The Guardian is reporting that the data.gov.uk website is expected to launch tomorrow (now today) – but apparently it’s already live – so everything’s in place bar the virtual ribbon cutting by Sir Tim Berners-Lee, the guy who invented the world wide web.
So what’s the big deal about this? Well – it’s a huge step forward in terms of public accountability – just making government data open and available for the public is the essence of transparency and democracy. But because of where we are in the world of web development, it’s also ensuring that some really useful applications are being made of this data for very little or no public money. Data.gov.uk features both the open data sets and showcases some of the very useful applications or ‘apps’ that were made with one or more sets of data. Apps that will help you find a job locally or understand how public money is spent.
This is excellent work by the Digital Engagement team and I know that Richard Stirling has been working tirelessly on this. I’m really excited about the possibilities.
Local Data for Local People
I’m more excited about the possibilities of local government data being thrown into the mix. This is the information that has the potential to make the huge difference in people’s day to day lives. The US Federal Government has been doing a lot with open data, but some of the most exciting uses of data has been coming from local government in places like Washington, D.C., San Francisco and Chicago (see Apps for Democracy).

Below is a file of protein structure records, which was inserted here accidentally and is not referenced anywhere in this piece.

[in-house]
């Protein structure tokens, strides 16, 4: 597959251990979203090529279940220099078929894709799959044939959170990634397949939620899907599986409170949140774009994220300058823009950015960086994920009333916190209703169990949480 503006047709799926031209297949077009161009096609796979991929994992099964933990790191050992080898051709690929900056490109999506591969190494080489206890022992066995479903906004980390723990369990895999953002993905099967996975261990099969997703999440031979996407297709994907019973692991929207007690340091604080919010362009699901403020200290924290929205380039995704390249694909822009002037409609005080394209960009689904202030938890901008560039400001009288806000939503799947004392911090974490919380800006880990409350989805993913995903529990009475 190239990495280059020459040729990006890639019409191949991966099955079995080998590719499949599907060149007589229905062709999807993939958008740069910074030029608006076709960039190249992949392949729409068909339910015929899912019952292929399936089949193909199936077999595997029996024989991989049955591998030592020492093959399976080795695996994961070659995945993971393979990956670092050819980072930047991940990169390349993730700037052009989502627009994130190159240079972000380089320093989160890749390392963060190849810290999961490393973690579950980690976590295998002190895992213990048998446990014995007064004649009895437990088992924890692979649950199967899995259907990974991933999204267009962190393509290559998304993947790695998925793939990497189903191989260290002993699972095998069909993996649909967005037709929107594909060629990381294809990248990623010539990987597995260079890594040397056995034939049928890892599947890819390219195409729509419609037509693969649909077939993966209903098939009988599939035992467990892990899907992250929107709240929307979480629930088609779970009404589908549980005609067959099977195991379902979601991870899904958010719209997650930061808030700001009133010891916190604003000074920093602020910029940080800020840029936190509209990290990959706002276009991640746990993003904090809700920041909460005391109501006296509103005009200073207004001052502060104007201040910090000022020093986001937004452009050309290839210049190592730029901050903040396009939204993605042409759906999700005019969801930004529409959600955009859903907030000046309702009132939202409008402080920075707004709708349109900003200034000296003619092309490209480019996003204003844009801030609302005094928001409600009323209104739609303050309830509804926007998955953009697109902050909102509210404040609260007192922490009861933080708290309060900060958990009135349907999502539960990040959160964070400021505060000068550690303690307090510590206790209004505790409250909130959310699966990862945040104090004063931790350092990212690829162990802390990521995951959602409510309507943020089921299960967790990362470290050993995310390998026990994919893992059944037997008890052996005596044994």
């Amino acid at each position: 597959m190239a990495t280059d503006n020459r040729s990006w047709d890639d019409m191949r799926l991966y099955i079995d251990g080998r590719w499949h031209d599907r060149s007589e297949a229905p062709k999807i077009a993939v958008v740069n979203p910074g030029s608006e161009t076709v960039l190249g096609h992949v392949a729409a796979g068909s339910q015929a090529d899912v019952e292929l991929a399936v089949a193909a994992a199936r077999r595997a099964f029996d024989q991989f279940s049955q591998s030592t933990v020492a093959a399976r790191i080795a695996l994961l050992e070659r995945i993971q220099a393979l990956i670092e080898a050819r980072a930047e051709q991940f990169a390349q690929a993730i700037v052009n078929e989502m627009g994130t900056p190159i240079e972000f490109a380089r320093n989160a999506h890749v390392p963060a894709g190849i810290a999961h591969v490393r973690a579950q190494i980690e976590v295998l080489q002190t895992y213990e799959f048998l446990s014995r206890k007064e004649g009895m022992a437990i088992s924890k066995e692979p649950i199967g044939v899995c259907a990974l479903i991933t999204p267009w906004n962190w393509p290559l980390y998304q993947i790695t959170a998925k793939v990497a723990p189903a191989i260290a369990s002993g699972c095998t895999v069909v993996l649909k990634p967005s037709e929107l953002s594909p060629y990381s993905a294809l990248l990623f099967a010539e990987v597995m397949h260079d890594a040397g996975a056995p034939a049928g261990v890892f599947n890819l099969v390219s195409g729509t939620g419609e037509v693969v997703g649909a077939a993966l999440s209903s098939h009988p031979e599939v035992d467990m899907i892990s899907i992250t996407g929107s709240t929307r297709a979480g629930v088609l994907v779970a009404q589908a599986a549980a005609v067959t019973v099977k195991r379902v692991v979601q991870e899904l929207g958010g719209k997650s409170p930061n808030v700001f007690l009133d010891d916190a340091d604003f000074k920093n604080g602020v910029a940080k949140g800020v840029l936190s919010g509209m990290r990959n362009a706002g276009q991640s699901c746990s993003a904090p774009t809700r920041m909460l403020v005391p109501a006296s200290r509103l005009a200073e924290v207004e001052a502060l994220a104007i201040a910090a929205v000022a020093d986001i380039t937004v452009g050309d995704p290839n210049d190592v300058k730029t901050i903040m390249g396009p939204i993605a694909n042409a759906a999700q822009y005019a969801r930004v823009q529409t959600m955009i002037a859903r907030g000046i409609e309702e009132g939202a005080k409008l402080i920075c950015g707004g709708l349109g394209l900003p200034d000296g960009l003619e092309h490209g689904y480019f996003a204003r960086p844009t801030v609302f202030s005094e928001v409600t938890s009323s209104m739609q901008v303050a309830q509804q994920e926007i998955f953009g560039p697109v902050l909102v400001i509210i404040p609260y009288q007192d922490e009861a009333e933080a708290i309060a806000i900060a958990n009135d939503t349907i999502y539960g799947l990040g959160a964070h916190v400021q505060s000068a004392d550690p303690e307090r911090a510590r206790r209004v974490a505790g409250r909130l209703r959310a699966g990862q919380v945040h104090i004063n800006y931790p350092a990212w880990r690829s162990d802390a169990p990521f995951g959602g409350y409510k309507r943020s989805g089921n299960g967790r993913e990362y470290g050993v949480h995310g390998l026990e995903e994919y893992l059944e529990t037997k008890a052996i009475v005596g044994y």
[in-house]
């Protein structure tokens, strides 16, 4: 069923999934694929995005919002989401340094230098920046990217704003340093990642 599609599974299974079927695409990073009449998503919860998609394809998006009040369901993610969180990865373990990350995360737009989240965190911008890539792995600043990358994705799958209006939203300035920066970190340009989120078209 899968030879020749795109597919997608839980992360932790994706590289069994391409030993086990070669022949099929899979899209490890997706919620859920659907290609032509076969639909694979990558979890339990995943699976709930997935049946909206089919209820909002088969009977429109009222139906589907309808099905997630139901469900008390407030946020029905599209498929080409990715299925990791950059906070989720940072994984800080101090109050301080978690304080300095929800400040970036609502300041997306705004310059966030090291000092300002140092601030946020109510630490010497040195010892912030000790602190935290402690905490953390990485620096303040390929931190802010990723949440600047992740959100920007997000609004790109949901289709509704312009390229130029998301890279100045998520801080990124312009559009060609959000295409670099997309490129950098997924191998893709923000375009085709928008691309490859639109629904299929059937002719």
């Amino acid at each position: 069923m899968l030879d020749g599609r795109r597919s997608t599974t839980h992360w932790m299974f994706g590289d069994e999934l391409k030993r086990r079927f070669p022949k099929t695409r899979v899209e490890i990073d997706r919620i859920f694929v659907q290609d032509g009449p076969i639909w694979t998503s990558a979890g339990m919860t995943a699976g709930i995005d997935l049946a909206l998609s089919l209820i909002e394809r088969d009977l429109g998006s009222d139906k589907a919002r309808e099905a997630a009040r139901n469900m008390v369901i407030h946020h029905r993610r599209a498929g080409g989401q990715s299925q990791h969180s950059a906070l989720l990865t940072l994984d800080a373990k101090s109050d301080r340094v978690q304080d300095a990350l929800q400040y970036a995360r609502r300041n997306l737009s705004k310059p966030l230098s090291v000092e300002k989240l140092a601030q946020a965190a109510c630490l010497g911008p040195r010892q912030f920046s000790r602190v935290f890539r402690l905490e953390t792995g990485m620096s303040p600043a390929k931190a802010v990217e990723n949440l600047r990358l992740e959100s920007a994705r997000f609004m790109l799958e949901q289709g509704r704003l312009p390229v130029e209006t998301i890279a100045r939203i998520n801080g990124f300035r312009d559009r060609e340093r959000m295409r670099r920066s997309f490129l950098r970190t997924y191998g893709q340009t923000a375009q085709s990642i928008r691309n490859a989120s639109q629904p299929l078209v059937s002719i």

We’ve got a great opportunity to do great things in the UK, locally. London launched its data store very recently. And there’s a panel of the great and the good working on the issue of data in local government. Looking at what types of data should be focused on and how we can support the local government sector to open up data. Will Perrin, a member of the panel, has been asking what types of data we should be looking to expose (list of really interesting responses here). But just as interesting a question is what are the blockers standing in the way of opening data and what are the things we need to make that data really useful for the sector and the public.
The Knowledge Hub
The IDeA’s Knowledge Hub will have an extensive data layer – not holding, but taking advantage of and helping councils and their partners use open and linked data. And since our focus is as much on how practitioners, partners and Members can use data – we’ll be linking conversations and communities (of practice) as well as information. You can help us shape how we do that by joining in the conversation.
Wow! Bravo UK!!! This is very impressive work. Kudos to the team!
Very cool, thanks for sharing!
Who is right?